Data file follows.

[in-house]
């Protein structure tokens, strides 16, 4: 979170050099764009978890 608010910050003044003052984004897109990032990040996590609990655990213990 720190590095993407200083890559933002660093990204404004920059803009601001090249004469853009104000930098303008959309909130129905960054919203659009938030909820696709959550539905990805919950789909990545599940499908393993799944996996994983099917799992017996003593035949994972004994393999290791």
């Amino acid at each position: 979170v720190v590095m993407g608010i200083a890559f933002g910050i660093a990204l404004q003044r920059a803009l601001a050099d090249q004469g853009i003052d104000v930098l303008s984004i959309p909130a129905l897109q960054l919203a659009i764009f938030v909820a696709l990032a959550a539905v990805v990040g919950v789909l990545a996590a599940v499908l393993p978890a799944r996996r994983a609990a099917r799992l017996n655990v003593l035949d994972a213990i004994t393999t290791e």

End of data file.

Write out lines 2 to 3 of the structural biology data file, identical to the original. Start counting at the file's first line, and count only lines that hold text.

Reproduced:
């Protein structure tokens, strides 16, 4: 979170050099764009978890 608010910050003044003052984004897109990032990040996590609990655990213990 720190590095993407200083890559933002660093990204404004920059803009601001090249004469853009104000930098303008959309909130129905960054919203659009938030909820696709959550539905990805919950789909990545599940499908393993799944996996994983099917799992017996003593035949994972004994393999290791």
């Amino acid at each position: 979170v720190v590095m993407g608010i200083a890559f933002g910050i660093a990204l404004q003044r920059a803009l601001a050099d090249q004469g853009i003052d104000v930098l303008s984004i959309p909130a129905l897109q960054l919203a659009i764009f938030v909820a696709l990032a959550a539905v990805v990040g919950v789909l990545a996590a599940v499908l393993p978890a799944r996996r994983a609990a099917r799992l017996n655990v003593l035949d994972a213990i004994t393999t290791e």